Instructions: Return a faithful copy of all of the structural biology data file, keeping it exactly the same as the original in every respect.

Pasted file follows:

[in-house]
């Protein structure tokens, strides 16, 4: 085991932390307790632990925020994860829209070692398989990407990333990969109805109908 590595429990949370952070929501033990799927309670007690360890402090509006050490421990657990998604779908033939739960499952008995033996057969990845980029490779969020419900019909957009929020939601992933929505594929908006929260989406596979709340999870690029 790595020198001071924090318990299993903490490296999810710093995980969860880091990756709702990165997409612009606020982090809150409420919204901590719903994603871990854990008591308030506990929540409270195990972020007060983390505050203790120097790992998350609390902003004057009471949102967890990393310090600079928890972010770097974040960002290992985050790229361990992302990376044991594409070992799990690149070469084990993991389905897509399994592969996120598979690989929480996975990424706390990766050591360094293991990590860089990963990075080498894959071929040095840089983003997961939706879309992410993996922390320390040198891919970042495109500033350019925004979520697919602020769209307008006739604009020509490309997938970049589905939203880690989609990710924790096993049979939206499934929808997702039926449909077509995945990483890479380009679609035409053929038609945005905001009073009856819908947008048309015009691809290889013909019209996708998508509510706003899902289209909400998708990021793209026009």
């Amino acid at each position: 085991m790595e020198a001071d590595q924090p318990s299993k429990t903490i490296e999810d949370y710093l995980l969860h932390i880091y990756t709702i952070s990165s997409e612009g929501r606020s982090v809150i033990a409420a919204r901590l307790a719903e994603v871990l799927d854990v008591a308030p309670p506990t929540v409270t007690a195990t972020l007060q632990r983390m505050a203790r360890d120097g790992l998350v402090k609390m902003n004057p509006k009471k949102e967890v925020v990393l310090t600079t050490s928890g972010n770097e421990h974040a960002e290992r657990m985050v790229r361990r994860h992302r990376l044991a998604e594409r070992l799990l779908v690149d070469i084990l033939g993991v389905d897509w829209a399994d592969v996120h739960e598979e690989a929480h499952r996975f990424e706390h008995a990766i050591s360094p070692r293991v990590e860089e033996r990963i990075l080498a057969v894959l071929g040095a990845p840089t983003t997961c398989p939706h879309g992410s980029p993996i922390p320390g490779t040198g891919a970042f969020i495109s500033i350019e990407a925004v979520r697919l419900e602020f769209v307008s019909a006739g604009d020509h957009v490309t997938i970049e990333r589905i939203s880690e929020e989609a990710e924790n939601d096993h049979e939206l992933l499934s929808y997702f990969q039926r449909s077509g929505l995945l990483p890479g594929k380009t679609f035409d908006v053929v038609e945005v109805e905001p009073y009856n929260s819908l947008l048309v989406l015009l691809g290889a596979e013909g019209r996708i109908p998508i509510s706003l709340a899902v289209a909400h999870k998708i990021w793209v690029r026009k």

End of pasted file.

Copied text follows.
[in-house]
């Protein structure tokens, strides 16, 4: 085991932390307790632990925020994860829209070692398989990407990333990969109805109908 590595429990949370952070929501033990799927309670007690360890402090509006050490421990657990998604779908033939739960499952008995033996057969990845980029490779969020419900019909957009929020939601992933929505594929908006929260989406596979709340999870690029 790595020198001071924090318990299993903490490296999810710093995980969860880091990756709702990165997409612009606020982090809150409420919204901590719903994603871990854990008591308030506990929540409270195990972020007060983390505050203790120097790992998350609390902003004057009471949102967890990393310090600079928890972010770097974040960002290992985050790229361990992302990376044991594409070992799990690149070469084990993991389905897509399994592969996120598979690989929480996975990424706390990766050591360094293991990590860089990963990075080498894959071929040095840089983003997961939706879309992410993996922390320390040198891919970042495109500033350019925004979520697919602020769209307008006739604009020509490309997938970049589905939203880690989609990710924790096993049979939206499934929808997702039926449909077509995945990483890479380009679609035409053929038609945005905001009073009856819908947008048309015009691809290889013909019209996708998508509510706003899902289209909400998708990021793209026009």
């Amino acid at each position: 085991m790595e020198a001071d590595q924090p318990s299993k429990t903490i490296e999810d949370y710093l995980l969860h932390i880091y990756t709702i952070s990165s997409e612009g929501r606020s982090v809150i033990a409420a919204r901590l307790a719903e994603v871990l799927d854990v008591a308030p309670p506990t929540v409270t007690a195990t972020l007060q632990r983390m505050a203790r360890d120097g790992l998350v402090k609390m902003n004057p509006k009471k949102e967890v925020v990393l310090t600079t050490s928890g972010n770097e421990h974040a960002e290992r657990m985050v790229r361990r994860h992302r990376l044991a998604e594409r070992l799990l779908v690149d070469i084990l033939g993991v389905d897509w829209a399994d592969v996120h739960e598979e690989a929480h499952r996975f990424e706390h008995a990766i050591s360094p070692r293991v990590e860089e033996r990963i990075l080498a057969v894959l071929g040095a990845p840089t983003t997961c398989p939706h879309g992410s980029p993996i922390p320390g490779t040198g891919a970042f969020i495109s500033i350019e990407a925004v979520r697919l419900e602020f769209v307008s019909a006739g604009d020509h957009v490309t997938i970049e990333r589905i939203s880690e929020e989609a990710e924790n939601d096993h049979e939206l992933l499934s929808y997702f990969q039926r449909s077509g929505l995945l990483p890479g594929k380009t679609f035409d908006v053929v038609e945005v109805e905001p009073y009856n929260s819908l947008l048309v989406l015009l691809g290889a596979e013909g019209r996708i109908p998508i509510s706003l709340a899902v289209a909400h999870k998708i990021w793209v690029r026009k």